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Determination of future prevention strategies in elite track and field: analysis of Daegu 2011 IAAF Championships injuries and illnesses surveillance
  1. Juan-Manuel Alonso1,2,
  2. Pascal Edouard3,4,
  3. Giuseppe Fischetto1,5,
  4. Bob Adams1,6,
  5. Frédéric Depiesse1,4,
  6. Margo Mountjoy7,8,9
  1. 1Medical and Anti-Doping Commission, International Association of Athletics Federations (IAAF), Monaco
  2. 2Medical Department, Royal Spanish Athletics Federation (Real Federación Española de Atletismo, RFEA), Madrid, Spain
  3. 3Department of Clinical and Exercise Physiology, University-Hospital of Saint-Etienne, and Laboratory of Exercise Physiology (LPE EA 4338), University of Lyon, F-42023, Saint-Etienne, France
  4. 4Medical Commission, French Athletics Federation (FFA), Paris, France
  5. 5Medical Department, Italian Athletics Federation (FIDAL), Rome, Italy
  6. 6Sports Medicine and Science Committee, USA Track and Field, Indianapolis, Indiana, USA
  7. 7Department of Family Medicine, Michael G DeGroote School of Medicine, McMaster University, Hamilton, Canada
  8. 8Medical & Scientific Department, International Olympic Committee (IOC), Lausanne, Switzerland
  9. 9FINA Bureau and Sports Medicine, Fédération Internationale de Natation (FINA), Lausanne, Switzerland
  1. Correspondence to Juan-Manuel Alonso, RFEA Servicios Médicos, Avenida de Valladolid, 81, 28008-Madrid; Spain; dir.medico{at}rfea.es

Abstract

Objective To determine the incidence and characteristics of newly incurred injuries and illnesses during international Athletics Championships, by improving the medical surveillance coverage, in order to determine future prevention strategies.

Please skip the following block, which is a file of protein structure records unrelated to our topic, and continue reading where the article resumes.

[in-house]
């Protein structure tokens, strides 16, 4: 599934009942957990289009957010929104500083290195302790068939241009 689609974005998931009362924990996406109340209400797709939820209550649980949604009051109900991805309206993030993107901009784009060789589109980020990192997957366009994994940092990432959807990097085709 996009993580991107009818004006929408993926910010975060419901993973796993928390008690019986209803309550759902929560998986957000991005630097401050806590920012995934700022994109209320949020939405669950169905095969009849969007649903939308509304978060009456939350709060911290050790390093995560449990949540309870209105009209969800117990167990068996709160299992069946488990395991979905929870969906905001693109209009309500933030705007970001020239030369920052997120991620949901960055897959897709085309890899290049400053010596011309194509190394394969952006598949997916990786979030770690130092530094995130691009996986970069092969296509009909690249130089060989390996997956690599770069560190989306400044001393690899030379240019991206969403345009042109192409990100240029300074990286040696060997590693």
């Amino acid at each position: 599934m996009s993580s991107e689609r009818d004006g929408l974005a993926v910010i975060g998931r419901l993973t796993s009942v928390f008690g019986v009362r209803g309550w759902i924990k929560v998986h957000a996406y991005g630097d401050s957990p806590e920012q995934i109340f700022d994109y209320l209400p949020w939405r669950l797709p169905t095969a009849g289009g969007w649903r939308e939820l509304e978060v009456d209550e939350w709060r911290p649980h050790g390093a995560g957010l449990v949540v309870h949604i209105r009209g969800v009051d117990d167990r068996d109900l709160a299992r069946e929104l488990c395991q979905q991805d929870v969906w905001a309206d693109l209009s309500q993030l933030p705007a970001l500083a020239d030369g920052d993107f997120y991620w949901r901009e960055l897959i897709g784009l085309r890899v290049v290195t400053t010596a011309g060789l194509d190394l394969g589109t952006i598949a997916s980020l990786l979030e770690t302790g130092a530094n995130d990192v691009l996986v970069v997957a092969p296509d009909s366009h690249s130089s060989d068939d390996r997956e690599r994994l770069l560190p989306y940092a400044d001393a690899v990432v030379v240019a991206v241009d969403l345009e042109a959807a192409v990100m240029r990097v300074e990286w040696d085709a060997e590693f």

Design Prospective recording of newly occurred injuries and illnesses.

Setting 13th International Association of Athletics Federations World Championships in Athletics 2011 in Daegu, Korea.

Participants National team and Local Organising Committee physicians; and 1851 registered athletes.

Main outcome measures Incidence and characteristics of newly incurred injuries and illnesses.

Results 82% of athletes were covered by medical teams participating with a response rate of 94%. A total of 249 injuries were reported, representing an incidence of 134.5 injuries per 1000 registered athletes, and 119 (48%) resulted in time loss from sport. A total of 185 injuries affected the lower limb (74%). Hamstring strain was the main diagnosis and 67% resulted in absence from sport. Overuse (n=148; 59%) was the predominant cause. A total of 126 illnesses were reported, signifying an incidence of 68.1 per 1000 registered athletes. Upper respiratory tract infection was the most common reported diagnosis (18%), followed by exercise-induced dehydration (12%), and gastroenteritis/diarrhoea (10%). The highest incidences of injuries were found in combined events and middle and long-distance events, and of illness in race walking events.

Conclusion During elite Athletics World Championships, 135 injuries, 60 time-loss injuries and 68 illnesses per 1000 registered athletes were reported. Higher risks of injuries were found in combined events and long-distance runs. Preventive interventions should focus on overuse injuries and hamstring strains, decreasing the risk of transmission of infectious diseases, appropriate event scheduling and heat acclimatisation.

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Footnotes

  • Competing interests None.

  • Ethics approval Oslo University School of Medicine Ethical Committee.

  • Provenance and peer review Not commissioned; externally peer reviewed.

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